Then I compared the stats of the Black Bullets to what I find typical of Montana Gold bullets:

  • Mean: 180.22
  • Standard Deviation: 0.159
  • Min: 179.9
  • Max: 180.5
  • Extreme spread: 0.6.

Remember when Barb and I toured the Montana Gold factory Norm told us they keep the weight of their bullets to about +/- 0.3 grains? Yup, that matches my measurements of their bullets.

Now, I did once find a partial jacket in one of the Montana Gold boxes, but I have reloaded nearly 40,000 of their bullets. That is over five times as many as the Black Bullets.

I have to conclude that the Black Bullets International company is not as quality conscious as the Montana Gold Bullets company with 180 grain .40 caliber bullets.

Primer removal failure

This is twice in about 500 rounds that I have seen this happen:


Instead of popping out whole, the primer fractured and only part of it came out of the primer pocket. I thought the first instance was just a very odd fluke. But this is twice in a very small set of used brass and I don’t recall this ever happening before in the over 100K times I have removed primers.

Update: I had this happen with three more cases out of about 150. All with R-P headstamps. I bought this brass used. It would be interesting to know the history of these cases.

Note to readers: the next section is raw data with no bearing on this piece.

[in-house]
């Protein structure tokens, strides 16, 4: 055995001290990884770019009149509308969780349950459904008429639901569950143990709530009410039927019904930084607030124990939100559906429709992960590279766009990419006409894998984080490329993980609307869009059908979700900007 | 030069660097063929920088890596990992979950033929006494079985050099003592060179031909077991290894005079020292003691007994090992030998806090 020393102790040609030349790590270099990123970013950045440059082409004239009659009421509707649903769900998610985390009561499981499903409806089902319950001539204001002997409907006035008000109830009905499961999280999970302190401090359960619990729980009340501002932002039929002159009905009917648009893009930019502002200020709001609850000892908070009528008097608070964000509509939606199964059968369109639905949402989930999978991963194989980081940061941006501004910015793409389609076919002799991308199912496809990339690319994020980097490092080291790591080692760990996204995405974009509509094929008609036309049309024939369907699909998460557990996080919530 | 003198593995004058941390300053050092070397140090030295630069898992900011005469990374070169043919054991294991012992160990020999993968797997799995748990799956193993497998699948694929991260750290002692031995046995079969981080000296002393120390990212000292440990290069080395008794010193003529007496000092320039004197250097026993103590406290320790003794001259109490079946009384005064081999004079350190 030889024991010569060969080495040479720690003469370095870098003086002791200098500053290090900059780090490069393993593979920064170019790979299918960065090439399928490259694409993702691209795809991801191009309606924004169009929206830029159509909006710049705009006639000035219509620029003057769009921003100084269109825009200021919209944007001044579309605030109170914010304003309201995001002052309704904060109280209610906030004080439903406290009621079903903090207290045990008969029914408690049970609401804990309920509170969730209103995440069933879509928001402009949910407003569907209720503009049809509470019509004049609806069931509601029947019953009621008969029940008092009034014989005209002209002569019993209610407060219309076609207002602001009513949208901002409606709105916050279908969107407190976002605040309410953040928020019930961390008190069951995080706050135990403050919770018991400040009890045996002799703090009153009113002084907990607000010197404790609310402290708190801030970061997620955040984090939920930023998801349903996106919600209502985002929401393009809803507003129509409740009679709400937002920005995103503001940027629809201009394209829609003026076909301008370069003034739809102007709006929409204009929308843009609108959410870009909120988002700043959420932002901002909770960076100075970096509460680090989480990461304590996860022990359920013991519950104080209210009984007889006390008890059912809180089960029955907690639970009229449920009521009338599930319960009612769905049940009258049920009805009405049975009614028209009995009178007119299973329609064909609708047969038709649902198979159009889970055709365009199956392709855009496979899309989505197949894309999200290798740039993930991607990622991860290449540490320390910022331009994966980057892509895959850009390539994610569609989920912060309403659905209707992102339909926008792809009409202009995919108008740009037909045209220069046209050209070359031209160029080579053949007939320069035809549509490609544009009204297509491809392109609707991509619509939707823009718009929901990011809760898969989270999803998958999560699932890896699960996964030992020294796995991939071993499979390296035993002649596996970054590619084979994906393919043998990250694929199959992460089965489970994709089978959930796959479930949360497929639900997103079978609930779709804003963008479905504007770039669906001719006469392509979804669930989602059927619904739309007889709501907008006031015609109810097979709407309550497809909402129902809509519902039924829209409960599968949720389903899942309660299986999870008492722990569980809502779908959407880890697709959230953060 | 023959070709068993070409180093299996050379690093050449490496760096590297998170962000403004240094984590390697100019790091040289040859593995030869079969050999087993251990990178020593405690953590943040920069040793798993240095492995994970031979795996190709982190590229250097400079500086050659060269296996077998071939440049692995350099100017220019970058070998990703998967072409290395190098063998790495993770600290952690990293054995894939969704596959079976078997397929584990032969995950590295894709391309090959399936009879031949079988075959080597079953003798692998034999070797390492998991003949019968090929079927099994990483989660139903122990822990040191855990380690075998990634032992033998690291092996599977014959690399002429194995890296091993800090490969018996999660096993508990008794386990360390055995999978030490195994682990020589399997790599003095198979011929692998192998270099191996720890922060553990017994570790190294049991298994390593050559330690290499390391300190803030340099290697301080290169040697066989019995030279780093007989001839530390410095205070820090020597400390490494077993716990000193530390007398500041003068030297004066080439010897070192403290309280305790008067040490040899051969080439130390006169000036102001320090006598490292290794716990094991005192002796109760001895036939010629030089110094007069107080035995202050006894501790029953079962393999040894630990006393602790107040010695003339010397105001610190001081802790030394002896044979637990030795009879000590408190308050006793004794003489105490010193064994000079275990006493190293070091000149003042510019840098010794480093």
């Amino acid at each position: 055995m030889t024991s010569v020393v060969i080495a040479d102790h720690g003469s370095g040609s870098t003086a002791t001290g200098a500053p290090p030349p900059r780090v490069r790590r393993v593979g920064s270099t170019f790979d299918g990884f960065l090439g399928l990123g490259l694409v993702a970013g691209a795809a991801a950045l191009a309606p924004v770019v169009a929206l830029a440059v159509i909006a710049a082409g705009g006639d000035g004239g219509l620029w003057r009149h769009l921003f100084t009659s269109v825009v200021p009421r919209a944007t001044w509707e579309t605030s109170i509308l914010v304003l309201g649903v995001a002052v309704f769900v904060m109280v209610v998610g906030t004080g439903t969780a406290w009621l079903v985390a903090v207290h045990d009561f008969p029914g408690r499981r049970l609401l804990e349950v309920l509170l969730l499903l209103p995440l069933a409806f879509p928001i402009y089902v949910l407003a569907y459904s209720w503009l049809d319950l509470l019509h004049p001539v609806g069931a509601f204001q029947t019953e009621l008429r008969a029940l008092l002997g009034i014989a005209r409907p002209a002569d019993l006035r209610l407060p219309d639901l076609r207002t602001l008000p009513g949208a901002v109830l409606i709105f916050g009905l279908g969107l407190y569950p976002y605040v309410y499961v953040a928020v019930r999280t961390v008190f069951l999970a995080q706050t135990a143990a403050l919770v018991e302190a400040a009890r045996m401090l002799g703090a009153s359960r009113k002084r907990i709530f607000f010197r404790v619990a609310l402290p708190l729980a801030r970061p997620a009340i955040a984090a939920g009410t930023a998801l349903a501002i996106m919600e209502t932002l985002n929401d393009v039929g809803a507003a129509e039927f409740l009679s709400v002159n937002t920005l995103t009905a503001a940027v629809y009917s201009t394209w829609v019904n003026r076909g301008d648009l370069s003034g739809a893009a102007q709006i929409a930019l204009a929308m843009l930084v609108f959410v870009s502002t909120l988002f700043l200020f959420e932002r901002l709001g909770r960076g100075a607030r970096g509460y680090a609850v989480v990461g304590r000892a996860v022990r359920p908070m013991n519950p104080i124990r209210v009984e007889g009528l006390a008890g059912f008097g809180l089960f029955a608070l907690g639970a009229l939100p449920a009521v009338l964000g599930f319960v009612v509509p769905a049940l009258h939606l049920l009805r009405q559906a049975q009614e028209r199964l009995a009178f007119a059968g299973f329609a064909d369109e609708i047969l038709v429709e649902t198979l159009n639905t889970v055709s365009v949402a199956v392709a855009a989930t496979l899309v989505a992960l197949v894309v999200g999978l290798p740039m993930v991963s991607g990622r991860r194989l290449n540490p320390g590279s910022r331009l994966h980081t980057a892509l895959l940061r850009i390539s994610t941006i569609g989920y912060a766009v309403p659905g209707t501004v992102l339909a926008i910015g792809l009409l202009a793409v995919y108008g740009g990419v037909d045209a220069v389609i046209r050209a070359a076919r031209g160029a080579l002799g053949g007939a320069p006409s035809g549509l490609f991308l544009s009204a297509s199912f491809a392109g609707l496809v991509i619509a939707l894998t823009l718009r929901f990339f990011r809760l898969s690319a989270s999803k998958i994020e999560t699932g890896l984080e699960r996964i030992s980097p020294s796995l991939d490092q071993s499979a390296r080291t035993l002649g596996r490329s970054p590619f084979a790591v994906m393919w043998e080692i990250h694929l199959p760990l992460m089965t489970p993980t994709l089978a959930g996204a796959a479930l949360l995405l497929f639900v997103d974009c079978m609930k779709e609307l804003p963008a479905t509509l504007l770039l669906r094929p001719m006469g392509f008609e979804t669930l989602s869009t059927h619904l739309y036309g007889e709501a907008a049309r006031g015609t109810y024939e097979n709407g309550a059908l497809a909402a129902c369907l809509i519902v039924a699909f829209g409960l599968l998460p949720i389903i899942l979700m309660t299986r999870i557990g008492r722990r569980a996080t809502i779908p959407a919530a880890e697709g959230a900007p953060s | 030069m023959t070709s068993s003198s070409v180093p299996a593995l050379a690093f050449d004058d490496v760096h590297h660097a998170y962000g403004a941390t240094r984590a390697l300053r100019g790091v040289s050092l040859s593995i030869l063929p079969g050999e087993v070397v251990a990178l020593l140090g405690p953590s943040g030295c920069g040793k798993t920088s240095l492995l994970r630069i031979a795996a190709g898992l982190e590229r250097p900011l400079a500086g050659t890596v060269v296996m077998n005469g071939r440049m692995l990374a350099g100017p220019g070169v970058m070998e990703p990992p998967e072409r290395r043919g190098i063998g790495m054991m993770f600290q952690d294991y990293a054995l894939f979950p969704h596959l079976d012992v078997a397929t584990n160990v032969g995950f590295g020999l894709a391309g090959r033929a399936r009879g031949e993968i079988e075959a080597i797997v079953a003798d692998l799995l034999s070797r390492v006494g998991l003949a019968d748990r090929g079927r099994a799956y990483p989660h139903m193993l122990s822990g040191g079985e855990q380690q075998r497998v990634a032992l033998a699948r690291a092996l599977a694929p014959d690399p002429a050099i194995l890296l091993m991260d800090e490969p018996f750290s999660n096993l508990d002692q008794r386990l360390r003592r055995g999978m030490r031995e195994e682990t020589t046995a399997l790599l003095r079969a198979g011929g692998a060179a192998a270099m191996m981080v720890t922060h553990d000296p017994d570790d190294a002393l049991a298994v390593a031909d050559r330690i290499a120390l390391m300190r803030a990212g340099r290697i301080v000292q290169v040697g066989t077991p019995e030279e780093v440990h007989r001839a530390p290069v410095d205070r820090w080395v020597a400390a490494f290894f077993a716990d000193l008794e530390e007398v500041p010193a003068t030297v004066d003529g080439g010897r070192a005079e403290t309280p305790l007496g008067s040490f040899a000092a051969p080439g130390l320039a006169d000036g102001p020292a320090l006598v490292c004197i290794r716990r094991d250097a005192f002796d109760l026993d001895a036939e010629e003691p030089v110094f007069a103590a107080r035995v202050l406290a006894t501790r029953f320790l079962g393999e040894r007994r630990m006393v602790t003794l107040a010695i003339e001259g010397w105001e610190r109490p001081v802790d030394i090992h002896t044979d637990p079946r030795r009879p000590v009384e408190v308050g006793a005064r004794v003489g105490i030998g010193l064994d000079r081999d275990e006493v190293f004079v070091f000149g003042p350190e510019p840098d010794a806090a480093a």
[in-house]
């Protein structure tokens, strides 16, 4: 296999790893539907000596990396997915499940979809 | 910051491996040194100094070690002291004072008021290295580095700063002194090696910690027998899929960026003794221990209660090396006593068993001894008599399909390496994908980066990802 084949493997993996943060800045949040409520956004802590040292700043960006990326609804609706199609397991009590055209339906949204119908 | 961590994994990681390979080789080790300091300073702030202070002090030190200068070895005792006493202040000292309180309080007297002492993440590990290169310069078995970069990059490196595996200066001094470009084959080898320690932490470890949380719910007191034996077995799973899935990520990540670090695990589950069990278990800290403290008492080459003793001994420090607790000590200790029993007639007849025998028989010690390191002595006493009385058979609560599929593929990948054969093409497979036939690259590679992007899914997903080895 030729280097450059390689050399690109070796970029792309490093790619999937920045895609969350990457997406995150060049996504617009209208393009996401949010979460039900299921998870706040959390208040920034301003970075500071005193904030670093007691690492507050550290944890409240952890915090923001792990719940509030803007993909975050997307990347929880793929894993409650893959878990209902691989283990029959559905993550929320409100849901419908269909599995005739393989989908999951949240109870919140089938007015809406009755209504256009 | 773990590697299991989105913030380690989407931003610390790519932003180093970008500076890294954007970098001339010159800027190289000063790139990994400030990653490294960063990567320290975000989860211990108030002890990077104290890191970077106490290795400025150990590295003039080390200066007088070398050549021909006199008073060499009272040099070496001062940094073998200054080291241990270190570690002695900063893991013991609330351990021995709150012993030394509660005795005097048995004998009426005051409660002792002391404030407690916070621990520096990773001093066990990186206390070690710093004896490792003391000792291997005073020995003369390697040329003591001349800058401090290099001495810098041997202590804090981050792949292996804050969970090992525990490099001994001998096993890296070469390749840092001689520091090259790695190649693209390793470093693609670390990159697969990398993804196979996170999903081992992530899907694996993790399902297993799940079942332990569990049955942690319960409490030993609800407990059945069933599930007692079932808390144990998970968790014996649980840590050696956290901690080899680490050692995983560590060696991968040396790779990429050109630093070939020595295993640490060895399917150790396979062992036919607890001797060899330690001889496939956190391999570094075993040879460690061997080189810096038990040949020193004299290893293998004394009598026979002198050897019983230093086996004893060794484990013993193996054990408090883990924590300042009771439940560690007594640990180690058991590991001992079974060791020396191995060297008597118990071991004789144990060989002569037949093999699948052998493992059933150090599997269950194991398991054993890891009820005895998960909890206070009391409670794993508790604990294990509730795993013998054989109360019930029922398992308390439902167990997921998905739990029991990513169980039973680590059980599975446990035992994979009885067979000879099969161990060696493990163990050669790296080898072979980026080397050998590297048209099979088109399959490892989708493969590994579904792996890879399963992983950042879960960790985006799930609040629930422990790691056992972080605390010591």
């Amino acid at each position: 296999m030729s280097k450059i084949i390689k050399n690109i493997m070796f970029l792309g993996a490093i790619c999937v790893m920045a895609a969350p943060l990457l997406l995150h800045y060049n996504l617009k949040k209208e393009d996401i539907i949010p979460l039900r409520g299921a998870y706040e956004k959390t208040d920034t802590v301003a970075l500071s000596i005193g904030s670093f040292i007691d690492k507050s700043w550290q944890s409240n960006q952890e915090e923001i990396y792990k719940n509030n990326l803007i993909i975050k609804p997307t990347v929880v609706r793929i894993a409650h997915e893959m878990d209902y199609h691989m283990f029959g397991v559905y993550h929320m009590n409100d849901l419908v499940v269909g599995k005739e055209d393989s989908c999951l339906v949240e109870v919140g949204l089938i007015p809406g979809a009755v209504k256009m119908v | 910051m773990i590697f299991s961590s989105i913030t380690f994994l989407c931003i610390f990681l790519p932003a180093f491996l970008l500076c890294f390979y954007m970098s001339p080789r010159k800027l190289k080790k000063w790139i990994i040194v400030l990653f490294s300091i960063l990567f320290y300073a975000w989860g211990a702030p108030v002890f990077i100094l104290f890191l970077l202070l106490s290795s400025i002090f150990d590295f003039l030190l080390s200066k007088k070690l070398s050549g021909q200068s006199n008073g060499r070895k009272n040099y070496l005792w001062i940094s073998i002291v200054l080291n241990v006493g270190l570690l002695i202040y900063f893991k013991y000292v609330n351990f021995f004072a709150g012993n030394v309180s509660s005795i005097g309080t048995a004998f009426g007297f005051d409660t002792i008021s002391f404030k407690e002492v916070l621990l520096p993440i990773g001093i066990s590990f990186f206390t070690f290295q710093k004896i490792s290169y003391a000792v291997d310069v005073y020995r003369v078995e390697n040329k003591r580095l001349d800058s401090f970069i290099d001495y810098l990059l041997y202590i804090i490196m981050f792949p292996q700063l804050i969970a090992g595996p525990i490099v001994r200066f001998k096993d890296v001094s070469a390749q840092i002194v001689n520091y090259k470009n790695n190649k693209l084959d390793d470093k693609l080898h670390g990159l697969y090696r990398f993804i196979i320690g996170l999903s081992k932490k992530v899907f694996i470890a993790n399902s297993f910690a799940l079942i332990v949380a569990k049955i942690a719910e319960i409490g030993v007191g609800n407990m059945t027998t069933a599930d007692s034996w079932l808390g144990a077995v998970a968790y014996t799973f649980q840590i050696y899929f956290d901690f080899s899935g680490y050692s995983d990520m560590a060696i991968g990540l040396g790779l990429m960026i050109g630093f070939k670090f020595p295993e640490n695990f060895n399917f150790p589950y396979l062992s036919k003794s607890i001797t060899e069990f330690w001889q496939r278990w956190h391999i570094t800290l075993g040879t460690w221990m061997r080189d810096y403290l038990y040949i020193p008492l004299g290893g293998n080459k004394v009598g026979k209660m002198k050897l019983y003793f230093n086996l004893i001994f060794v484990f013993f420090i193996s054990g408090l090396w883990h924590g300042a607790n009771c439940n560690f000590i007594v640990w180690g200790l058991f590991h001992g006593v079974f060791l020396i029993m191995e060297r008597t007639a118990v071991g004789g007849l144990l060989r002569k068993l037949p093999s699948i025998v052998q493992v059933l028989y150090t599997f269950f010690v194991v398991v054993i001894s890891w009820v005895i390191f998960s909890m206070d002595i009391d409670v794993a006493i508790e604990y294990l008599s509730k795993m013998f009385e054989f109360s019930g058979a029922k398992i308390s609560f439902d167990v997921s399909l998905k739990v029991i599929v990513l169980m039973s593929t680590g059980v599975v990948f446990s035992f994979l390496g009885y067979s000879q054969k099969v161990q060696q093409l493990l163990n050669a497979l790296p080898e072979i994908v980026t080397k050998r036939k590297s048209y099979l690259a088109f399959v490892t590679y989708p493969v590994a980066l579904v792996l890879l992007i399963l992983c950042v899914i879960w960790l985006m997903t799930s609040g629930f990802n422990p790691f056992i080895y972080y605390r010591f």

Rounds in the last month

In August I loaded 148 rounds of 30.06 for daughter Kim and 2644 rounds of .40 S&W. This used up all my 30.06 brass and before I do any more 30.06 she is going to have to do some shooting. The .40 S&W was 722 rounds of Black Bullets for USPSA matches and 1922 rounds of Montana Gold bullets yielding Major Power Factor for practice at indoor ranges.

This brings my lifetime reloaded ammunition totals to:

223: 2,424 rounds.
30.06: 756 rounds.
300 WIN: 1692 rounds.
40 S&W: 74,709 rounds.
9 mm.log: 21,641 rounds.
Total: 101,222 rounds.

Year to date I have loaded 15,504 rounds. I’m on course to reload about 20,000 rounds this year for a lifetime total of over 105,000 rounds.

Montana Gold Bullet factory tour

Kalispell, Montana was on the way home from Glacier National Park so Barb and I decided to see if we could get a tour of the Montana Gold Bullet factory. I have reloaded nearly 39,000 (38,684) of their bullets and have another 4,500+ in stock and ready for the Dillon 550.

I called the number on their website and set up a time for yesterday that worked for Norm and us.

We arrived a few minutes early at the unmarked warehouse like building. I took a picture of Barb out front and Norm greeted us a minute or so later.


I asked if we could take pictures and Norm told us, “No pictures allowed.” As we went inside and started the tour Norm told us production goes down during the summer and there wasn’t as much going on as there sometimes is. I asked if the election had also affected sales. He said it had made a big difference not just for Montana Gold Bullets but across the entire industry. He had looked at demand over the years and it has gone through several cycles. The first peak occurred after Bill Clinton’s election and the last peak being just before the defeat of Hillary Clinton.